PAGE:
Baby Boomers and Senior Care: Tips for Coping from Paäge et Cie

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More and more baby boomers find themselves caring for an aging parent or loved one. Most parents don't want to feel as if they're a burden on their children. But while caregivers deserve respect for their compassion and willingness to help provide elder care, how do they handle careers, children and care giving without completely wearing themselves out? Use these tips from Paäge et Cie to cope.

Surveys suggest that today’s baby boomers–those born between 1946 and 1965–will likely spend time caring for an aging parent or loved one, according to Paäge et Cie, a senior care consulting and financial services company.

Baby boomers in this category dedicate enormous time, energy and resources–many times, financial assistance–to make sure their aging loved ones are safe, secure, comfortable and maintaining the best possible quality of life. But, their own health and well being may be in jeopardy–there are only so many hours in the day!

To make matters more difficult, caregivers often lose out on moneymaking opportunities. They receive fewer promotions and wage increases along with less education as part of dropping out of the workplace or working fewer hours to care for a parent. This could result in a substantial loss of savings for their own retirement.

Most aging parents don’t want to feel as if they’re a burden on their children. But while caregivers deserve respect for their compassion and willingness to help provide elder care, how do they handle careers, children and care giving without completely wearing themselves out?

Look for community service organizations that offer help. Caregivers should start the search for community service organizations by visiting http://www.eldercare.gov. This government website is a public service of the U.S. Administration on Aging. Once they enter a zip code or city and choose a topic, a list of resources pops up.

Hire outside services. By spreading out the work a bit, caregivers give themselves a much-needed break so they stay healthy and can continue helping their parent. They should consider hiring services for house cleaning, yard work, laundry, grocery shopping, running errands and organizing.

Ask for help from family members. Caregivers should not be afraid to ask for help from family and friends. They can ask a family member to come over and visit, read a book, teach a senior adult how to use a computer, help set up a cell phone, or take a walk around the block. They should be specific about what’s needed and encourage people who want to help, but can’t, to provide a gift of services.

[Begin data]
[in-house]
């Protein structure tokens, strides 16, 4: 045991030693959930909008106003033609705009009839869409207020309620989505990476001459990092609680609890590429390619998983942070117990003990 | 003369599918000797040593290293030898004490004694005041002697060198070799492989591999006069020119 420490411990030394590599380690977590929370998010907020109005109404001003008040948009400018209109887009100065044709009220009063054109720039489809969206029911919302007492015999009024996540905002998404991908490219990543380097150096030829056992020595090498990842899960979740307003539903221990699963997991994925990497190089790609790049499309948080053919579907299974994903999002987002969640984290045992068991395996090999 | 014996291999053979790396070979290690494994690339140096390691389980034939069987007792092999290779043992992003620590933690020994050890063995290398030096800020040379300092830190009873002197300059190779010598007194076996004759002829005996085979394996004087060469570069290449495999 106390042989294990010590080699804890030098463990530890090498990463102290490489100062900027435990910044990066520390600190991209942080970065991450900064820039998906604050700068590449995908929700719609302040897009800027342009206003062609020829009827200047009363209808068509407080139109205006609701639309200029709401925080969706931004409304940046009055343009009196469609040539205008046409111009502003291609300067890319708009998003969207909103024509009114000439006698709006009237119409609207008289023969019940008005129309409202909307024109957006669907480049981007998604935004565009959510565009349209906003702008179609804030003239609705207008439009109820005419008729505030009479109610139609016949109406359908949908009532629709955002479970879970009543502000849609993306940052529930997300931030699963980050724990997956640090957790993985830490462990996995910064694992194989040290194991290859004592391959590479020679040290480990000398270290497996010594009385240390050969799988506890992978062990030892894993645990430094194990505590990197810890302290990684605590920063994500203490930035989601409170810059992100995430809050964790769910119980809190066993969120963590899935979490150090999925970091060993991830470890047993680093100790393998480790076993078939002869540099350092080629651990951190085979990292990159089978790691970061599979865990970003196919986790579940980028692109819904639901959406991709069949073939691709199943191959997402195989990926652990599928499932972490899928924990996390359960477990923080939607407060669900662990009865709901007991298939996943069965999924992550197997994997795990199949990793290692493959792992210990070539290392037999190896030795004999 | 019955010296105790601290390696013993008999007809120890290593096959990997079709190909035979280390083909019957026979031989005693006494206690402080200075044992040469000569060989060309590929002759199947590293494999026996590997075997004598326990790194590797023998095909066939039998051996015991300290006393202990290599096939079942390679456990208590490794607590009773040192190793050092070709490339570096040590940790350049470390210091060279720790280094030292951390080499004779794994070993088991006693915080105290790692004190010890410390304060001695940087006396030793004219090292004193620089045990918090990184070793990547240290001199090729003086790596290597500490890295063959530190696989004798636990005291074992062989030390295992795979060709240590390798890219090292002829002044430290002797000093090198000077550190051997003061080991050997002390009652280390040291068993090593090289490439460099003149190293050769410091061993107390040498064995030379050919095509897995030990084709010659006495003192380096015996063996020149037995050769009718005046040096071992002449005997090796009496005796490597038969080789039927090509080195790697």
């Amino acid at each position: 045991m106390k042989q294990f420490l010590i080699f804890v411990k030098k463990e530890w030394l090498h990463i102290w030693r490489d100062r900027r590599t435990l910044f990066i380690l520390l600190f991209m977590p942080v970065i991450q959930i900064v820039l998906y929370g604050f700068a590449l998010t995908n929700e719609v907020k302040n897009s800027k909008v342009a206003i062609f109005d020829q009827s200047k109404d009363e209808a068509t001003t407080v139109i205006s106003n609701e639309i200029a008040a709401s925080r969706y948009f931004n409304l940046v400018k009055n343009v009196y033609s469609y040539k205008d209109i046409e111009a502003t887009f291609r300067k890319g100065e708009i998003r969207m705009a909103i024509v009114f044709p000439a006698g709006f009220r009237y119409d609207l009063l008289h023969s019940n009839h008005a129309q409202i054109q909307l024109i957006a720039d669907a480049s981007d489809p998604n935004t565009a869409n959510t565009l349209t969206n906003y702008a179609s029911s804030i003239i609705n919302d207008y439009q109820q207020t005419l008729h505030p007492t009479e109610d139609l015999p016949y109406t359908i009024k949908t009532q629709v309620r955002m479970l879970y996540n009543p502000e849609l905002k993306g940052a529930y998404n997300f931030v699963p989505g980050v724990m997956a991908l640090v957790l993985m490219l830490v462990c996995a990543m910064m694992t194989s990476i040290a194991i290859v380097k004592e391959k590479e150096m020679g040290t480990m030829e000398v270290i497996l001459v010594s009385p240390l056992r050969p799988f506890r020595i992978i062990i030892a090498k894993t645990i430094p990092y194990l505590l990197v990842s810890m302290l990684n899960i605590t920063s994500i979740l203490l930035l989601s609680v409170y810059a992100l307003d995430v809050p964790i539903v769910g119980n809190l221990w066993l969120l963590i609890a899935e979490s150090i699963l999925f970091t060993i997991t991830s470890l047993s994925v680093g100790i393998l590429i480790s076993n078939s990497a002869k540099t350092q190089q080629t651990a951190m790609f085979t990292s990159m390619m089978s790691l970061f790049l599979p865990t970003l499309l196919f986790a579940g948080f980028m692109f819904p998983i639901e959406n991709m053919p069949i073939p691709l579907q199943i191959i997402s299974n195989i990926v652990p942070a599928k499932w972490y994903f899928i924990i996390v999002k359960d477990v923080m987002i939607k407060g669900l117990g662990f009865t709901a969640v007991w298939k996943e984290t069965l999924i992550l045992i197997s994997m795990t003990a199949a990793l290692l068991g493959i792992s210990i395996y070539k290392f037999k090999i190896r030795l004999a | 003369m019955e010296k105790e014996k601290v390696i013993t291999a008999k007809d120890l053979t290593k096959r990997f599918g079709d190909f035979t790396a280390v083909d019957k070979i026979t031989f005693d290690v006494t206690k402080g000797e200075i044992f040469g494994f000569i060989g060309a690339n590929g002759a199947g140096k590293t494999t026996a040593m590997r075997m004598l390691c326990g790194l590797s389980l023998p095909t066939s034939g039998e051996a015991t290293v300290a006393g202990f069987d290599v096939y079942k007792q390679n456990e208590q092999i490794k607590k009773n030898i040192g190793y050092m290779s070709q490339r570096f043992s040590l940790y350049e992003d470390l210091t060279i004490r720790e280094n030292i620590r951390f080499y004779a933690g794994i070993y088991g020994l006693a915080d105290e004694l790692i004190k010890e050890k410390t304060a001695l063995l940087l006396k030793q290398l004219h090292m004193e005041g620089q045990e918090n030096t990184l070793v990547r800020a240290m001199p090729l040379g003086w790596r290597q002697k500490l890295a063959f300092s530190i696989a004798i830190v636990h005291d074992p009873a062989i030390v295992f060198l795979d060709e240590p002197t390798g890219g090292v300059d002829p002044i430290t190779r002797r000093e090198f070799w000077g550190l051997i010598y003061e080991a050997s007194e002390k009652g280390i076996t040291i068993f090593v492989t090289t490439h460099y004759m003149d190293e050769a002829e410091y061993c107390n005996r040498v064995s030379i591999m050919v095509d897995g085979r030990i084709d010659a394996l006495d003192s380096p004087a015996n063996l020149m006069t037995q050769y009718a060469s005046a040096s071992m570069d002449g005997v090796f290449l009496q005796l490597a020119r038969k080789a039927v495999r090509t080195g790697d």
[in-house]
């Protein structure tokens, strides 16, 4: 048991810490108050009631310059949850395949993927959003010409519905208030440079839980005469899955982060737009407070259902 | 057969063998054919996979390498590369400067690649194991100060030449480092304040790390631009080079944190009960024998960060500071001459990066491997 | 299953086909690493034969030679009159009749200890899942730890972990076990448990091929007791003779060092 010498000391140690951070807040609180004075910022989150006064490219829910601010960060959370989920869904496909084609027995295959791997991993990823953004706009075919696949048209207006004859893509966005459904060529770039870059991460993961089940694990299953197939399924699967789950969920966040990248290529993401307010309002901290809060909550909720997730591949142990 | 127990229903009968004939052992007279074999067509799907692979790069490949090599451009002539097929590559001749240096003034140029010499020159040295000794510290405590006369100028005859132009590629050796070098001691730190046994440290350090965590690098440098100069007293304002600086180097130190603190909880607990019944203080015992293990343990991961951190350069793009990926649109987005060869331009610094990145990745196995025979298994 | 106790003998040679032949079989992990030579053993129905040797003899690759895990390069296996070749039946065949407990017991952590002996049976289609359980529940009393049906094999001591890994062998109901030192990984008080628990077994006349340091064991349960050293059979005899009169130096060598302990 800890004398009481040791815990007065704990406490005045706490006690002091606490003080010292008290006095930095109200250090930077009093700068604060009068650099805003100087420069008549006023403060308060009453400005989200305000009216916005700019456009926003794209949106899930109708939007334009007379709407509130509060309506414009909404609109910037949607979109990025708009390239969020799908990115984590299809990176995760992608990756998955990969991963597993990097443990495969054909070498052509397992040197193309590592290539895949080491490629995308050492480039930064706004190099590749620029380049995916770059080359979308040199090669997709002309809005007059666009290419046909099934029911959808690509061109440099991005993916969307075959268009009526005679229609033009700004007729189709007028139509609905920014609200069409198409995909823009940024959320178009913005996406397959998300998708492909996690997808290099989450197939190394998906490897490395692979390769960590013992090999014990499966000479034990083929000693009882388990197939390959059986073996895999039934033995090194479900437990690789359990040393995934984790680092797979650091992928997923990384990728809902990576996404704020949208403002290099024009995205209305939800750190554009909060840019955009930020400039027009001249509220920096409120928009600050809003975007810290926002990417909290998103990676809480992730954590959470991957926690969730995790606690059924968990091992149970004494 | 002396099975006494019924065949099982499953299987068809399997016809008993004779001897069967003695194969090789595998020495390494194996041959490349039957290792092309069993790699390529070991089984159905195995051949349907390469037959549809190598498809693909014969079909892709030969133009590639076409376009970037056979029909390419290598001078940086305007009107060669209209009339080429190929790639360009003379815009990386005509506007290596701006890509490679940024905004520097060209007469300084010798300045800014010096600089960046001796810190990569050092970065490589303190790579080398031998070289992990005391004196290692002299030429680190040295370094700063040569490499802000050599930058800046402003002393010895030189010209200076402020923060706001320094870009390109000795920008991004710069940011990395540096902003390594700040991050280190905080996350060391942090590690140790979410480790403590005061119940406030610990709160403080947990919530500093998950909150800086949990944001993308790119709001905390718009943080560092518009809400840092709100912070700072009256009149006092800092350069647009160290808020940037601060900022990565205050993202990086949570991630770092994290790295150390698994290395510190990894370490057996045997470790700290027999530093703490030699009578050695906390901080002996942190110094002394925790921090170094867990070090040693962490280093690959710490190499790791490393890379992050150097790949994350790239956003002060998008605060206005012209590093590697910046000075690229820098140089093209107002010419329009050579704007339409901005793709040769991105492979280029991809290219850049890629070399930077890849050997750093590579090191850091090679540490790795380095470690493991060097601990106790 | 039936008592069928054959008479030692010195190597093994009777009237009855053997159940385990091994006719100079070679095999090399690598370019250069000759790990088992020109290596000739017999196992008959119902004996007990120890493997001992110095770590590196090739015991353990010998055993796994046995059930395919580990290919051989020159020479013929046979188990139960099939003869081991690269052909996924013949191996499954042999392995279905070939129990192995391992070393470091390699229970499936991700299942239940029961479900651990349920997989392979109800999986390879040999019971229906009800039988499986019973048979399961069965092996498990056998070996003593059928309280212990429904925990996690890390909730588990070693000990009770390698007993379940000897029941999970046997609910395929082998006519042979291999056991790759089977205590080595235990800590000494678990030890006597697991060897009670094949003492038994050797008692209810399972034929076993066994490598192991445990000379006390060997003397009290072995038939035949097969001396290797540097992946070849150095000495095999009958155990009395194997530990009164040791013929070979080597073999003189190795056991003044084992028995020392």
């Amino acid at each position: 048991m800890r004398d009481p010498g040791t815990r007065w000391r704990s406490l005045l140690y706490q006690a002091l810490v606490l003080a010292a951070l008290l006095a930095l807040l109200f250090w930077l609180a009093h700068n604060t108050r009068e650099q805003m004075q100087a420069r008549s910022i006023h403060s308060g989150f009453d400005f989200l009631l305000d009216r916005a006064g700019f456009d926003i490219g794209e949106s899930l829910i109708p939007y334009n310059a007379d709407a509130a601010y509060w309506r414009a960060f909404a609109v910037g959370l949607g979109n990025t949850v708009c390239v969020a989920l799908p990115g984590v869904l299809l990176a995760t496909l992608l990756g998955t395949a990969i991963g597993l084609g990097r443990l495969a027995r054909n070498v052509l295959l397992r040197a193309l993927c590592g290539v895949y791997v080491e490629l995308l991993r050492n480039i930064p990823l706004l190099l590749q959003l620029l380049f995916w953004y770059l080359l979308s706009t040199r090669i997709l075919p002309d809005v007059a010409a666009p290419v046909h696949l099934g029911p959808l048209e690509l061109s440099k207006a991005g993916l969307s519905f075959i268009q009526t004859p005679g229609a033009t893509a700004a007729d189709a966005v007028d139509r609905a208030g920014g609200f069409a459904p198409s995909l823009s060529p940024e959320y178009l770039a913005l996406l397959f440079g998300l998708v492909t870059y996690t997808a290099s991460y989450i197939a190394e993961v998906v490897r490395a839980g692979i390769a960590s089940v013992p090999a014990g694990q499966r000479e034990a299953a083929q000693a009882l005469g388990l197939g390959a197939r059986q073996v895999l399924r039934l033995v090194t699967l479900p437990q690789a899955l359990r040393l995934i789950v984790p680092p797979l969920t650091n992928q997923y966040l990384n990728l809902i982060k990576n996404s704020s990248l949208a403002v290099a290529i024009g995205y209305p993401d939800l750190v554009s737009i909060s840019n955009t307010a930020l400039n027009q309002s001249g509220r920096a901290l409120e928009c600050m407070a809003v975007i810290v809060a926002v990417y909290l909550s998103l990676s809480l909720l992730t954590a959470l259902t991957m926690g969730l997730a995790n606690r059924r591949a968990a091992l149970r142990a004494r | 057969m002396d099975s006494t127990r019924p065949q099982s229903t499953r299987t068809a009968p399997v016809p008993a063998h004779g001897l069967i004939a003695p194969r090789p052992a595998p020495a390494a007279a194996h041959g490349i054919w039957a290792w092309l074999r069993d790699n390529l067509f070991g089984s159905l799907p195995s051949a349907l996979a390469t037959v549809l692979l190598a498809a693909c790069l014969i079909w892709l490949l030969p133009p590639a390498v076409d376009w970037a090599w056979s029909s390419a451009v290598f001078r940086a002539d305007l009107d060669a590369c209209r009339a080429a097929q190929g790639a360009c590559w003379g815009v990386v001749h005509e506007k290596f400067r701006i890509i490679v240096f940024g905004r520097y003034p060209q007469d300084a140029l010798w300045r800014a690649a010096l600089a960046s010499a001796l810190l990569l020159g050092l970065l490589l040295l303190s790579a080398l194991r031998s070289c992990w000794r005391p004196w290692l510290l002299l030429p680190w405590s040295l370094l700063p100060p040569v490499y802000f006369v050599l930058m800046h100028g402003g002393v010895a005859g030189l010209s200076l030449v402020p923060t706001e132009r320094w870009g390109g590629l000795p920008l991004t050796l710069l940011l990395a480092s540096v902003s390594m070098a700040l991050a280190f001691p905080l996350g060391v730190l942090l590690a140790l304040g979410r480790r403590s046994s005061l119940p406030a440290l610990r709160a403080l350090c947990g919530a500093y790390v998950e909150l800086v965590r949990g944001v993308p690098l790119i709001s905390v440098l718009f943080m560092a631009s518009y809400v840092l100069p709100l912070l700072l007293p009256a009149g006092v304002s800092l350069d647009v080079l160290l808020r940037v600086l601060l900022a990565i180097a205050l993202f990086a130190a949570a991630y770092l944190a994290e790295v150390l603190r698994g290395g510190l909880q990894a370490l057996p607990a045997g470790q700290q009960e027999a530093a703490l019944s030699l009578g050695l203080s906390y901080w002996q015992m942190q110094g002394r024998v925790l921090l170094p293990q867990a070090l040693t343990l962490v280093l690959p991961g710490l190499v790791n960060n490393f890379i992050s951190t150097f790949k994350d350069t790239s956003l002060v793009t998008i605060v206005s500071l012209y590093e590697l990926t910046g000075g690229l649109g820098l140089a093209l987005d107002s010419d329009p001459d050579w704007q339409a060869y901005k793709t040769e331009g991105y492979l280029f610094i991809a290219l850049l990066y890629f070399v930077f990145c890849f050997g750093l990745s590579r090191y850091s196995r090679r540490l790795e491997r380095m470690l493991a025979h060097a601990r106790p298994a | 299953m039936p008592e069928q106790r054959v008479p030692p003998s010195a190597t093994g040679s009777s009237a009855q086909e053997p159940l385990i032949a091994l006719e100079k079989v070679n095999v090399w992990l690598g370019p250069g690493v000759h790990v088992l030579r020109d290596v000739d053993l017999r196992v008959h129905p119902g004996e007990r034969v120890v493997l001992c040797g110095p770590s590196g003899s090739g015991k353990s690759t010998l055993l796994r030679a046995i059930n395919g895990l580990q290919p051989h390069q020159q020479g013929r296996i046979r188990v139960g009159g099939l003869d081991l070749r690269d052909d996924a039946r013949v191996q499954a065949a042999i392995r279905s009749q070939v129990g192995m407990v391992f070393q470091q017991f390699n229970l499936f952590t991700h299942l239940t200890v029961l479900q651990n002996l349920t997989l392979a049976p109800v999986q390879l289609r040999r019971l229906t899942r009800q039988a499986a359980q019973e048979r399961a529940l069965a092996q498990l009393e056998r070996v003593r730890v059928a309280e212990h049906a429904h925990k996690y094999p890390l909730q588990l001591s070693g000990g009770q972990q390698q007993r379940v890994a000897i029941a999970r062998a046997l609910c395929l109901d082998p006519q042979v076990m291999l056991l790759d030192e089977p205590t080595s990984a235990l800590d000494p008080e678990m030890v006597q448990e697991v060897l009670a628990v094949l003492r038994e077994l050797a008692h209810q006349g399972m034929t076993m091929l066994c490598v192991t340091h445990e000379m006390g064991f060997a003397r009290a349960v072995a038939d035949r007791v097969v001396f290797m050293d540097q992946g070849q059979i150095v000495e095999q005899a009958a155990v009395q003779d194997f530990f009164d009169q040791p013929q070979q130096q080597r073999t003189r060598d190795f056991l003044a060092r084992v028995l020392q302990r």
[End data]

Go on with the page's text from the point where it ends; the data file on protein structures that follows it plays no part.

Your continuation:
Consult with an elder care or senior care consultant. These consultants have seen the situation many times over although it’s likely a first time event for the caregiver. Consultants help caregivers weed through the information and help them better handle long-term care planning, often saving costly elder care attorney fees down the road. When choosing an elder care or senior care consultant, caregivers should look for someone who has the financial and organizational skills necessary to handle their parent’s worries, wishes and priorities. They should offer a customized solution while building a strong relationship with other family members, accountants, attorneys, financial planners and investment advisors.

Claudette Paäge of Paäge et Cie works as a senior care consultant and a financial confidant to clients ranging from Generation Y through Baby Boomers and the Silent Generation in NY, NJ or CT or the greater New York metropolitan area. She focuses on individuals, children with aging parents, families, busy professionals and retirees. She helps older adults who live at home or in an assisted living facility meet the challenges of everyday living with dignity and grace. Visit us at http://www.paageetcie.com.

Media Contact:
Claudette Paäge
Paäge et Cie
914-725-0343
paageetcie.com

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